To address this I look back to a keynote presentation by the Group VP, Product for Oracle Marketing Cloud, John Stetic. In his opening speech at ProductCamp Toronto 2011 he painted the realm of product management as a triangle. In that triangle he showed the corners as Strategy, Marketing and Technical aspects of the role. This triangle truly encompasses the full breadth of the product management domain.
This is not to say that all product managers must be able to do all aspects of the full triangle, perfectly. Rather, John pointed out that Product Managers (PM) touch at least one point of the triangle. This is often the case for highly complex and deep product portfolios, or in the early stages of a product manager’s career. Most PM’s will be called on to deliver on all three corners, but most settle in on covering two corners of the triangle reasonably well. Although startup projects and small ventures often need a PM to cover all three aspects of the triangle, specializing in one or two corners will provide the best long term results both for the company and for the individual by avoiding burnout.
Starting with the single corners, a PM in the Technical corner is often called a Technical PM. They concentrate their efforts exclusively on design elements of the product, often working in an agile development environment, they are often loosely called Product Owners. Here the main goal is on leading the development team of developers, scientists, or engineers – and creating a product that is both what the target market wants, and which is marketable (finished, robust, and sellable product or service). Titles for these roles include technical PM, PM Specialist, Product Expert, Product Owner, Product Scientist and over variations of seniority
Although it is difficult to conceptualize a PM purely focused on the Strategy corner, the default is that this PM will gravitate to either technical strategy or marketing oriented strategy. Unlike a corporate strategist, PM strategist focus on product or service strategies. On the technical side, a product strategist will create the system architecture, core design, write out many of the high level user cases the technical PM must consider, and very importantly the roadmap. Creating a product roadmap includes designing the future product components and features, working out product migrations and upgrade capabilities, and the End-Of-Life (EOL) approach to the previous generation of products. Titles include Product/Service Strategist, PM Strategist, or Strategic Product Manager.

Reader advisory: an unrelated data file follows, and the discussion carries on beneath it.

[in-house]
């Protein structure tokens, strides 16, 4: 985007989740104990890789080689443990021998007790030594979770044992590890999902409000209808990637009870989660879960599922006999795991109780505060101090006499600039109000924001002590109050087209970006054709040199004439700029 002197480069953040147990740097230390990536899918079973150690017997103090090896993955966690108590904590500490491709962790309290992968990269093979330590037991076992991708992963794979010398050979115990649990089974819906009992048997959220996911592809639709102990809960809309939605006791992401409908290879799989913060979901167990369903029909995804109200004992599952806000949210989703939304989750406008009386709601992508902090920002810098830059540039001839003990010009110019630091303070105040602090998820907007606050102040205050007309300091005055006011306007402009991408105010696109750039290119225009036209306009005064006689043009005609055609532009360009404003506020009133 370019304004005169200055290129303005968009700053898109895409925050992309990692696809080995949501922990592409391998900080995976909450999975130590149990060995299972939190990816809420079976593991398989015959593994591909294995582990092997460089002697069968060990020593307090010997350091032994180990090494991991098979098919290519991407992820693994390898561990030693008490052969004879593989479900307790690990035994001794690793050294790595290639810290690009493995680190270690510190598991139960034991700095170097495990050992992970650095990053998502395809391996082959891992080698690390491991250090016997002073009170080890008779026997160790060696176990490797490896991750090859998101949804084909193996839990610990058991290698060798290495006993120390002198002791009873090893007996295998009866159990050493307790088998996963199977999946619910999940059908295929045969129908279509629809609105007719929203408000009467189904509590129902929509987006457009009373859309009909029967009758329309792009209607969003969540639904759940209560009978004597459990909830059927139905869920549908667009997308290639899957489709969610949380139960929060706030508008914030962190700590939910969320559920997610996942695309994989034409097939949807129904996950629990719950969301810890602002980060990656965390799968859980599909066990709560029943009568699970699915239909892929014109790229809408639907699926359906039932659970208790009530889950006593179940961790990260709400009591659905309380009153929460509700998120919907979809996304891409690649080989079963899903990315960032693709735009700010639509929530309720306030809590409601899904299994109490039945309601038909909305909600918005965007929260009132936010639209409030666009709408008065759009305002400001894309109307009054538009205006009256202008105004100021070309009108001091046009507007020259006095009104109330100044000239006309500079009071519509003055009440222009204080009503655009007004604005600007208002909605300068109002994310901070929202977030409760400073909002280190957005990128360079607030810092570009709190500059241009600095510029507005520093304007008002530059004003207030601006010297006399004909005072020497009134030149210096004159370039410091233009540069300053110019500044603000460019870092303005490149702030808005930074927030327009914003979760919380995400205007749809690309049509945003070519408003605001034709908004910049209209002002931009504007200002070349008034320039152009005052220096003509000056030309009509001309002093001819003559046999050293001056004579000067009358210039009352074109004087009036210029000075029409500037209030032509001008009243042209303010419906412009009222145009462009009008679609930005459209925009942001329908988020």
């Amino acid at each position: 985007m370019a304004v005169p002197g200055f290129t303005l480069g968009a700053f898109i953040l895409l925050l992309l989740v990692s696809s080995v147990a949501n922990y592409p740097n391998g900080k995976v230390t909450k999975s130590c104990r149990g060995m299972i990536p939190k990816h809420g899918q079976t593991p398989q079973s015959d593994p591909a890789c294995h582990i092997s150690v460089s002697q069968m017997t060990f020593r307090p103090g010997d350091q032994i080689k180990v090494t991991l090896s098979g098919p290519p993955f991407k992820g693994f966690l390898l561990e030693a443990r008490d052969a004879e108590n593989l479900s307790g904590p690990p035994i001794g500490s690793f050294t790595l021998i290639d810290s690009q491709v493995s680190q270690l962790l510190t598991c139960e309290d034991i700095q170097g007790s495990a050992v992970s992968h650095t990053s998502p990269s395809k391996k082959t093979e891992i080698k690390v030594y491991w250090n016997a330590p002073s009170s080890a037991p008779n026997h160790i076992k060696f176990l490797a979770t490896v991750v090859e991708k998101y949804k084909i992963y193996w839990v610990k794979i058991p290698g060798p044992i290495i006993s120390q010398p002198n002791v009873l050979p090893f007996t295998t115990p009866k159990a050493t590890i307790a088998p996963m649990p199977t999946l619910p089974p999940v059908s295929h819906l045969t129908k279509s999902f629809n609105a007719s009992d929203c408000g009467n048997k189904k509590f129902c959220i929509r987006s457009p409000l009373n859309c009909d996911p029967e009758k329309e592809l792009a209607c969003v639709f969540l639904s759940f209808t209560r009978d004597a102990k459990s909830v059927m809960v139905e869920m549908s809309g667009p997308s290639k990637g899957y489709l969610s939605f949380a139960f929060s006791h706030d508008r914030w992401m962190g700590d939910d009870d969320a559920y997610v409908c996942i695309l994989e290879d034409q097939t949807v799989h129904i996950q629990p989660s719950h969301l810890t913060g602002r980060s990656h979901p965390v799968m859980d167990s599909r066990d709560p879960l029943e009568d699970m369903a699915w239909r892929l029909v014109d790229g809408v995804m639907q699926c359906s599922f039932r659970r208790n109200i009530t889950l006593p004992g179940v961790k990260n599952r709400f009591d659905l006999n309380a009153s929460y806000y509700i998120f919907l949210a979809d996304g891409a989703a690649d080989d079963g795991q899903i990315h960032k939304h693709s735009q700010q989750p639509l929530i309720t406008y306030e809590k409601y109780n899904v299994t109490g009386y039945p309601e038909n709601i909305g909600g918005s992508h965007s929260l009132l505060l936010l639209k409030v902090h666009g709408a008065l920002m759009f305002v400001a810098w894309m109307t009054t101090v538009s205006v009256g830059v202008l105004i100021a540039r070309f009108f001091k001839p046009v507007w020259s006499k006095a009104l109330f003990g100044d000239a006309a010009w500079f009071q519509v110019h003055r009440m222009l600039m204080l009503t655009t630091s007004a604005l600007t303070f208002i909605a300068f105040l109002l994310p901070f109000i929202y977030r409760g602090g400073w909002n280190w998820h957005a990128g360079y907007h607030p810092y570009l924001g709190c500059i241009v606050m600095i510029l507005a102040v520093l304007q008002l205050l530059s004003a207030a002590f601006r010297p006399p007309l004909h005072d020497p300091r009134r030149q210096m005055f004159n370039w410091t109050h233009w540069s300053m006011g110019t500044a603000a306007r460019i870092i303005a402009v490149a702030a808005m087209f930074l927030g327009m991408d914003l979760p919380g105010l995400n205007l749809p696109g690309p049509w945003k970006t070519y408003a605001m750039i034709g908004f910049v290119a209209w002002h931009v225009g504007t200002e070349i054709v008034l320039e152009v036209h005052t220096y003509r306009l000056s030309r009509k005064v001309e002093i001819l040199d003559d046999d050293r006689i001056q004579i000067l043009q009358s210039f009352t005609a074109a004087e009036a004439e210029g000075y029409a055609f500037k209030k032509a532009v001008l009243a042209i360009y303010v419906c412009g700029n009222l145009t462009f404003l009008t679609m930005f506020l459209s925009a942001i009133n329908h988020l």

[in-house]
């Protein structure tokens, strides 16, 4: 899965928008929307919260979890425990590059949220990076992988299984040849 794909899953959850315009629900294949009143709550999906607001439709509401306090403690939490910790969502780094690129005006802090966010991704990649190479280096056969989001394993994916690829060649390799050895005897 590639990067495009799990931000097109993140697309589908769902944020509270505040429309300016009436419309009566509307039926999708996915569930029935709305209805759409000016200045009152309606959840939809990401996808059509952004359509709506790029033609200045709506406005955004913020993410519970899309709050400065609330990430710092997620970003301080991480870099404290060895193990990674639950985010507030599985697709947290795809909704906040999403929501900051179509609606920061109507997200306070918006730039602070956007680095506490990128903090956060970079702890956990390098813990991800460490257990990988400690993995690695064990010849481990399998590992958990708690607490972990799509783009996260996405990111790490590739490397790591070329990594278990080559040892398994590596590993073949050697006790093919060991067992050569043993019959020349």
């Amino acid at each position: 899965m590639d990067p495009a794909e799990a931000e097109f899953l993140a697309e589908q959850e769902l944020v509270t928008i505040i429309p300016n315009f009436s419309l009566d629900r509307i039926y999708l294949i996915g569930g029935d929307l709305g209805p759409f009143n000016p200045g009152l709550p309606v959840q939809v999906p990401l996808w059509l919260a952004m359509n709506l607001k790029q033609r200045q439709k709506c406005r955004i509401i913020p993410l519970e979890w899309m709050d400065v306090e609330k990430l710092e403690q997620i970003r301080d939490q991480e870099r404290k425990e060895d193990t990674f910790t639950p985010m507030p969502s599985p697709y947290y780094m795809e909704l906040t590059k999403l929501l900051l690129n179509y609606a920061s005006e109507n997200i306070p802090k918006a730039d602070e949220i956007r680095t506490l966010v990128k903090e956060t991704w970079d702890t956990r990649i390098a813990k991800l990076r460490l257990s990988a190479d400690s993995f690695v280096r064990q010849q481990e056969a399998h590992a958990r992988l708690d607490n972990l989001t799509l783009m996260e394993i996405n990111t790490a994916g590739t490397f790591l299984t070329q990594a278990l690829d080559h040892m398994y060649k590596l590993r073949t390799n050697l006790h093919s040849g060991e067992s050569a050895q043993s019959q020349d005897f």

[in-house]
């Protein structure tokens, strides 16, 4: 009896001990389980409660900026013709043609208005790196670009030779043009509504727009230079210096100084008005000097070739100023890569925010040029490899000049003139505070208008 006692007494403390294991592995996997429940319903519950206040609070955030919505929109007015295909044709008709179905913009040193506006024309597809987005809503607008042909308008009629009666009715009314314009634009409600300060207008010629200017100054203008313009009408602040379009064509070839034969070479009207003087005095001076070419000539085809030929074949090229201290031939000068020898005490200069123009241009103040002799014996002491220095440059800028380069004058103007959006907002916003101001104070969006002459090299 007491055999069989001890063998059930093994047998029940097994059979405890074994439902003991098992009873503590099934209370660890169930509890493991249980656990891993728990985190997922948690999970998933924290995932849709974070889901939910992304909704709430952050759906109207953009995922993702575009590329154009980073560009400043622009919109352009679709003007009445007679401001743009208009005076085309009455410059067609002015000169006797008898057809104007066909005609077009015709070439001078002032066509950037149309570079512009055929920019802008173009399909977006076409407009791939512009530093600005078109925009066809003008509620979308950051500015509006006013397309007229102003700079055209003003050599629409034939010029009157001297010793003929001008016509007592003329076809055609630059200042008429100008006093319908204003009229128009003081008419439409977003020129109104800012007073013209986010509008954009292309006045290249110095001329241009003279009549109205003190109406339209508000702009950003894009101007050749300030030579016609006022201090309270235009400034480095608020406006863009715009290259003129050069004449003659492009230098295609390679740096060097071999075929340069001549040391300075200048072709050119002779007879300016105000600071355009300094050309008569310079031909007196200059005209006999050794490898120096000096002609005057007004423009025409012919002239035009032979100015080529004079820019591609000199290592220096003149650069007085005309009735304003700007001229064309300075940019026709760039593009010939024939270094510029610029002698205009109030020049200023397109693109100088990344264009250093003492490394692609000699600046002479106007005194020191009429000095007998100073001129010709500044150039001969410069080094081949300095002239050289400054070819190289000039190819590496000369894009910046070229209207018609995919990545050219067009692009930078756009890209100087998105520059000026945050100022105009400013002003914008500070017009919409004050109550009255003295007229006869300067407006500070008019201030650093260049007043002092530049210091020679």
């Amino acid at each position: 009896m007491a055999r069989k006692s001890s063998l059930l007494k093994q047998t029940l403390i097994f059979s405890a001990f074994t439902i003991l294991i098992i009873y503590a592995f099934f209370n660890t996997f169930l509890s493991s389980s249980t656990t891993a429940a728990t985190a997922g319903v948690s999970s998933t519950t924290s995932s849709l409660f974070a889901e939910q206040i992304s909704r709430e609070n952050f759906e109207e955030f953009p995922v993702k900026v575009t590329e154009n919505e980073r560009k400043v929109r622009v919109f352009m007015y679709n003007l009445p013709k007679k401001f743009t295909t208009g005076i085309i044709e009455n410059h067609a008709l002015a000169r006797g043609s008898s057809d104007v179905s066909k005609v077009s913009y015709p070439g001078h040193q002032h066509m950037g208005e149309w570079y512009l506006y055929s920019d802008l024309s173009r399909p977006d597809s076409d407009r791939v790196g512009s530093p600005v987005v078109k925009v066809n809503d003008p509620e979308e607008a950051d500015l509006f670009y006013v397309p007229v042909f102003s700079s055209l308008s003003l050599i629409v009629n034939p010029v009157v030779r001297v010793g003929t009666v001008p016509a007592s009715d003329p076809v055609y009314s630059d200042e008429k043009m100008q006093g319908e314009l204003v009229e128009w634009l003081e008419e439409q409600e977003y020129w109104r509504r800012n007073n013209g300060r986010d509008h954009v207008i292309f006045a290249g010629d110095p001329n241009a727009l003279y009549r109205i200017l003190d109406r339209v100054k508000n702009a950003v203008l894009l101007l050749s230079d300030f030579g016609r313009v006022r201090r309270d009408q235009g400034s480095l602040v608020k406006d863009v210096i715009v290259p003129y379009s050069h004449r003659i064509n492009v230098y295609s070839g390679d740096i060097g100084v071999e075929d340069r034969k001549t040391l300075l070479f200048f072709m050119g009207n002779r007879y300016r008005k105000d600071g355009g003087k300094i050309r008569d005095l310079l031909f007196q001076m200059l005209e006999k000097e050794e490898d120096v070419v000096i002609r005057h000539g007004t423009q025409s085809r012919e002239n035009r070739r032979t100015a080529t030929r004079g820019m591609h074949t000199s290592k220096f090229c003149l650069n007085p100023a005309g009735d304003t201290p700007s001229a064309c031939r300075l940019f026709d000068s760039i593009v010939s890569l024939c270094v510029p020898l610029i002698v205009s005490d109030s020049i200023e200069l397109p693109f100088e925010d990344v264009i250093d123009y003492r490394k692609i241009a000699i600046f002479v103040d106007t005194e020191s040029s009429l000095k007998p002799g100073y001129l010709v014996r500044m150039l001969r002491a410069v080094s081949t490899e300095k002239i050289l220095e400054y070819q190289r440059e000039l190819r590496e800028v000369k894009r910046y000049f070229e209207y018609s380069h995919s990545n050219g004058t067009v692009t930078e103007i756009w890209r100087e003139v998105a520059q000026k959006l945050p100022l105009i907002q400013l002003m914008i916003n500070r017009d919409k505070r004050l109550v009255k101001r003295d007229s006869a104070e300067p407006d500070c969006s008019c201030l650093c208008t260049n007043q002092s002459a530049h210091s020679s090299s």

Corner three is Marketing. Here the PM focused their effort on devising a product centric marketing plan. This plan might include the market launch plan, the calendar of marketing events and tools to leverage, and a focused set of marketing tactics to achieve strategic objectives set by the strategist. Here much of the effort is on developing product collateral, sales enablement tools, web assets, writing and curating the product blog, participating in the social calendar, and driving product centric content marketing. Titles include Tactical Product Marketer, Product Marketing Specialist, Product Marketing Manager, and Marketing PM.
Superficially, Product Management is the holistic owner of a firms’ core product or service offering. When digging deeper, we see that there are three main aspects to a PM’s role. Understanding these areas of expertise, answers our original question. For most cases Product Marketing is a distinct element of Product Management. Product Marketing can be seen as a specialization of Product Management, and in that way they are not necessarily the same.
Stay tuned. The next blog post will cover the three edges of the triangle – in which a product manager or marketer supports dual aspect roles.